She Beat Cancer, But Was Felled by Sniper

S By Jacqueline L. Salmon and William Branigin

she had two dogs, two cats and a husband she adored. She loved hiking, river rafting and skiing. She liked adventure films as well as chick flicks. She was a breast cancer survivor still undergoing physical therapy for a double mastectomy. She and her husband were about to move into a new home, and she was on the verge of becoming a first-time grandmother.

But Tuesday, Linda Gail Franklin, a 47-year-old analyst at FBI headquarters in Washington, became known for something much different: On Monday night, while out shopping with her husband, Ted, at a Home Depot in Fairfax County, Va., she became the ninth person slain by the elusive serial sniper terrorizing the Washington area.

Tuesday, friends and family remembered Franklin as an athletic, vivacious woman who embraced life, no matter what it handed her.

“Just a fun-loving, very friendly, loving, caring, giving person,” said a friend, Peggy Hulseberg, through her tears. “It’s a real loss.”

Blond, with big blue-green eyes and a wide smile, Franklin had been with the FBI for 3 1/2 years. Before that, she taught in Department of Defense schools in Japan and Belgium in the 1990s after earning a bachelor of arts degree from the University of Florida’s College of Education when she was 31.

While raising her two children – Katrina and Thomas Belvin – from a previous marriage, she met Ted Franklin in Okinawa. They were married eight years ago.

In 1998 she embarked on a new career when she joined the FBI as an intelligence operations specialist in the National Infrastructure Protection Center at bureau headquarters, FBI officials said.

She was “a dedicated employee, and she will be missed,” FBI Director Robert S. Mueller III said in a statement Tuesday. “The employees who worked with Linda – and all of us – are deeply shocked and angry over this tragedy.”

The National Infrastructure Protection Center was established the same year that Franklin joined the bureau. The center investigates and responds to threats to utilities, banks, water supplies and public safety.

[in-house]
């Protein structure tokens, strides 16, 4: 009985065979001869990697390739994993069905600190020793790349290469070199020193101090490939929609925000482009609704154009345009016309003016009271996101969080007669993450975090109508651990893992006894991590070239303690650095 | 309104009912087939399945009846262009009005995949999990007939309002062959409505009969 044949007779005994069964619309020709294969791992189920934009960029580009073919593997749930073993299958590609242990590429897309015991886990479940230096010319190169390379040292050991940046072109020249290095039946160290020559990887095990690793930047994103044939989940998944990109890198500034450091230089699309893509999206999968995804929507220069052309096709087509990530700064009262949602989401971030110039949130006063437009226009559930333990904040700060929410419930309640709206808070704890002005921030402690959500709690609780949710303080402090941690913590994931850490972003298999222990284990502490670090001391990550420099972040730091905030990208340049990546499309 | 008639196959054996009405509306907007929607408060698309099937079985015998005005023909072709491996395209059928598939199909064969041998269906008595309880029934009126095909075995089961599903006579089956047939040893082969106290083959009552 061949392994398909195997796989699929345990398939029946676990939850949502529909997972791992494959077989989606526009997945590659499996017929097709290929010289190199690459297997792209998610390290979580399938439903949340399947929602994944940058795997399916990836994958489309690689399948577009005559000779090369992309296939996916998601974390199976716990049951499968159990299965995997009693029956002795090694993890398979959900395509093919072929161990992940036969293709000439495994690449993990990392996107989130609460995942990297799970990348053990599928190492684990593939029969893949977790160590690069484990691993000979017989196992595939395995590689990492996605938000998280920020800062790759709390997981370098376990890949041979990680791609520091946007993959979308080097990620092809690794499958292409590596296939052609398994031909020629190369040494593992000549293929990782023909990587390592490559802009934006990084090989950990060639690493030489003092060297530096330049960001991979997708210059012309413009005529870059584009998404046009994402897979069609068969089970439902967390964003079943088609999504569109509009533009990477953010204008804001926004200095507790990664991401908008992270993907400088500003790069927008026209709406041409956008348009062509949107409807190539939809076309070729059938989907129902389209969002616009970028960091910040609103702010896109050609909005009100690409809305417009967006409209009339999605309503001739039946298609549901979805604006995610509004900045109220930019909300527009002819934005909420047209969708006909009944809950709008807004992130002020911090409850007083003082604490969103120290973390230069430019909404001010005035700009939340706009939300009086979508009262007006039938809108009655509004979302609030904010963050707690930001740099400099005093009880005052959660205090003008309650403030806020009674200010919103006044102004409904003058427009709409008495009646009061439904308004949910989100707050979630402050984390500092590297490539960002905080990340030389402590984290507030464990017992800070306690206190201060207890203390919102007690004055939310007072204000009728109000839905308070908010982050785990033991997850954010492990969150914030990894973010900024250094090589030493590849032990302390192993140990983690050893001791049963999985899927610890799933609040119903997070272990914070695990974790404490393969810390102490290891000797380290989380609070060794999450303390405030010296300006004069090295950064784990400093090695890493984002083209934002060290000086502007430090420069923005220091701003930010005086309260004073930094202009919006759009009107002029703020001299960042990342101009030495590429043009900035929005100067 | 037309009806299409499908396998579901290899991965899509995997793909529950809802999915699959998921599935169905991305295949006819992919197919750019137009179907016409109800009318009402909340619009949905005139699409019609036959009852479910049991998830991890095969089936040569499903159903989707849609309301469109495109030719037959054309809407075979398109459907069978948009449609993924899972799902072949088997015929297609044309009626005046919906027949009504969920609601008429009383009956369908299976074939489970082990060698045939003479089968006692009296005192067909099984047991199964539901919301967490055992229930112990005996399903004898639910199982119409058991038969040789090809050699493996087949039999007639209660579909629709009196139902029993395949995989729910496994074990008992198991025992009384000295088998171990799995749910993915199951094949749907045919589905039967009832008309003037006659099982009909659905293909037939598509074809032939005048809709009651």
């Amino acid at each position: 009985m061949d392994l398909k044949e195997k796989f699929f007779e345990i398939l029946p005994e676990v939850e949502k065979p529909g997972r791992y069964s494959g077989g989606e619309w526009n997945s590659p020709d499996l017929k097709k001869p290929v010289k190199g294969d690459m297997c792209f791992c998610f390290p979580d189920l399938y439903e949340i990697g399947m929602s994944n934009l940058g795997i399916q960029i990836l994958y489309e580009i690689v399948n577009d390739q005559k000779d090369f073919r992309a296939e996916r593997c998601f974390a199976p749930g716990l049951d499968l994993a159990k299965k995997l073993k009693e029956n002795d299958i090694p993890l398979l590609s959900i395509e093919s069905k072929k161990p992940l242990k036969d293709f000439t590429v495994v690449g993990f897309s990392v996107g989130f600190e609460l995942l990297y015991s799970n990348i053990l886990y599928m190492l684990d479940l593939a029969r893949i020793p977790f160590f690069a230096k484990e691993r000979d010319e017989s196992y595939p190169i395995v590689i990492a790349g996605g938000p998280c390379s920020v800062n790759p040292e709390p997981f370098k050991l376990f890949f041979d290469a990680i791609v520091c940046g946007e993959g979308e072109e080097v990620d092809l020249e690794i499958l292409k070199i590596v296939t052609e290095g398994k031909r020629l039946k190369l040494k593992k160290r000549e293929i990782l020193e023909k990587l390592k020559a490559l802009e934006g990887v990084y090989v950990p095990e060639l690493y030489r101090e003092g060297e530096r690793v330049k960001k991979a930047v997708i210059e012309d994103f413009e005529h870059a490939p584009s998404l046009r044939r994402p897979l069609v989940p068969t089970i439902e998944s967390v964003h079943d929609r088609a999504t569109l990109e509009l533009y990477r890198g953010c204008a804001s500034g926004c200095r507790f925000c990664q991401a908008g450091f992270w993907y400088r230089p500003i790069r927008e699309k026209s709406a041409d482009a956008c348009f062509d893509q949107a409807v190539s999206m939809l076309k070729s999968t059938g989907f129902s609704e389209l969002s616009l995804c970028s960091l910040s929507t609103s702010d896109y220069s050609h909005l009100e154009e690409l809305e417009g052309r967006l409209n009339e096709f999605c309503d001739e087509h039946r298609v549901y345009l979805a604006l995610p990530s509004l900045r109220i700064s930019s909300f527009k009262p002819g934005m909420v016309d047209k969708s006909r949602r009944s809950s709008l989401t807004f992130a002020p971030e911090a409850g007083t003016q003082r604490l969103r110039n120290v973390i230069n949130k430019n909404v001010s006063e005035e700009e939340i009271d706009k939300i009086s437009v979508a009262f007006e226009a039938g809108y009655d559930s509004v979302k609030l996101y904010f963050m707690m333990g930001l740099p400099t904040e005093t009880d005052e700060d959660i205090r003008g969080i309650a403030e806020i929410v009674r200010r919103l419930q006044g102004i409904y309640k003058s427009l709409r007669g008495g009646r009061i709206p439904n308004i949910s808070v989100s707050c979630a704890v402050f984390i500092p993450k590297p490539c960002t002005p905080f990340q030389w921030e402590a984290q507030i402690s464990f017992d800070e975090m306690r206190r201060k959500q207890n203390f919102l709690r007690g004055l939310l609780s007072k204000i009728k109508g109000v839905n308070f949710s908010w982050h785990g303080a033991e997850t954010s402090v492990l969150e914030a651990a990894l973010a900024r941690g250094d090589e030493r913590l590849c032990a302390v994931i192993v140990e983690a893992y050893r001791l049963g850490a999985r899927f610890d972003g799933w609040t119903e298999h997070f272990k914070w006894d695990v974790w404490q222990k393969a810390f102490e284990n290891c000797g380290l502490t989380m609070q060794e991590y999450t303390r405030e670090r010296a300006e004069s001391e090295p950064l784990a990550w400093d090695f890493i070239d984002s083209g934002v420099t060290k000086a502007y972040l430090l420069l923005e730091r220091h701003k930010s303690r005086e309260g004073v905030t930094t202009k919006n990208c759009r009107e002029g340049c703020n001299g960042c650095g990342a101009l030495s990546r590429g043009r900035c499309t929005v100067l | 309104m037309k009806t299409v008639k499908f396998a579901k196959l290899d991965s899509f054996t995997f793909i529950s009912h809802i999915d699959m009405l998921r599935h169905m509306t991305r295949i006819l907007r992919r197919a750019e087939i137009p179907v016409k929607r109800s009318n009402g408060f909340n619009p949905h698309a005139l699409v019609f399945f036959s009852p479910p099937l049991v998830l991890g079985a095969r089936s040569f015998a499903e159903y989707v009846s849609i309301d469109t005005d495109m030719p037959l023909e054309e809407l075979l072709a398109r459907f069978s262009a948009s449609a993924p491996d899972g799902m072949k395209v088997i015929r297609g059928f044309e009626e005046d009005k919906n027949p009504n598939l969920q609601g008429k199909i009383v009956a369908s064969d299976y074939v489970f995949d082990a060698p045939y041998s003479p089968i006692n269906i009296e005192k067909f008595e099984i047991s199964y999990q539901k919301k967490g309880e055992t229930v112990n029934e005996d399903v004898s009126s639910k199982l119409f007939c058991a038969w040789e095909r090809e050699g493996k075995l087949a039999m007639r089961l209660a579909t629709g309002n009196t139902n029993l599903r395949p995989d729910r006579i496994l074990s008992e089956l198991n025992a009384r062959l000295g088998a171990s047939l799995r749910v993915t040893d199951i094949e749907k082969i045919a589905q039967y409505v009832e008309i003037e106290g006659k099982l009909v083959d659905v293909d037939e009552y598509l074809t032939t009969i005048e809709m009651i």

Officials said Tuesday they do not believe Franklin’s job played a role in her being targeted by the shooter.

Franklin’s professional career developed gradually. She enrolled in the University of Florida’s school of education in the fall of 1983, when she was 28. She previously attended Santa Fe Community College in Gainesville, Fla., home also to the university.

In May 1986, she received a Bachelor of Arts degree in education. According to the university registrar’s office, she majored in elementary education with emphasis on middle school math and science.

She had a constant menagerie of pets, on which she lavished affection. One ailing dog, Hulseberg recalled, Franklin “treated better than most people treat their relatives when they’re sick.”

Recent years had not been easy for Franklin, friends said. Her mother, who lives in Florida, was not well. And in 2001, Franklin underwent a double mastectomy; she took four months off work to recover.

But a few months ago she got some good news when she found out her daughter, Katrina, who turns 24 next month, was pregnant.

“She was going to be a grandmother in February,” said Penny Hannum, of Virginia Beach, whose son, Matthew, is married to Katrina. The couple lives in Norfolk. “They’re going to have a little boy. It would have been her first grandchild,” Hannum said.

Thomas Belvin, Katrina’s brother, lives in the Washington area and is now 25, a family friend said. In addition to her own children, Franklin helped raise a niece, another friend said.

Linda and Ted Franklin, a computer network engineer, had recently sold their two-bedroom townhouse in South Arlington, Va., and were moving into temporary housing until their new, larger home was ready, friends said. The movers were coming Friday, according to an FBI chaplain who was at the townhouse near Shirlington Tuesday, and the couple had just about finished packing.

Monday night, they were in the Home Depot parking garage, five miles from home, loading some purchases into their car when the sniper’s signature single shot hit Linda Franklin in the head.

Peggy Hulseberg’s husband, Paul, who once worked with Linda Franklin, said Ted Franklin “is doing as well as can be expected. He is a wonderful man and a loving husband.”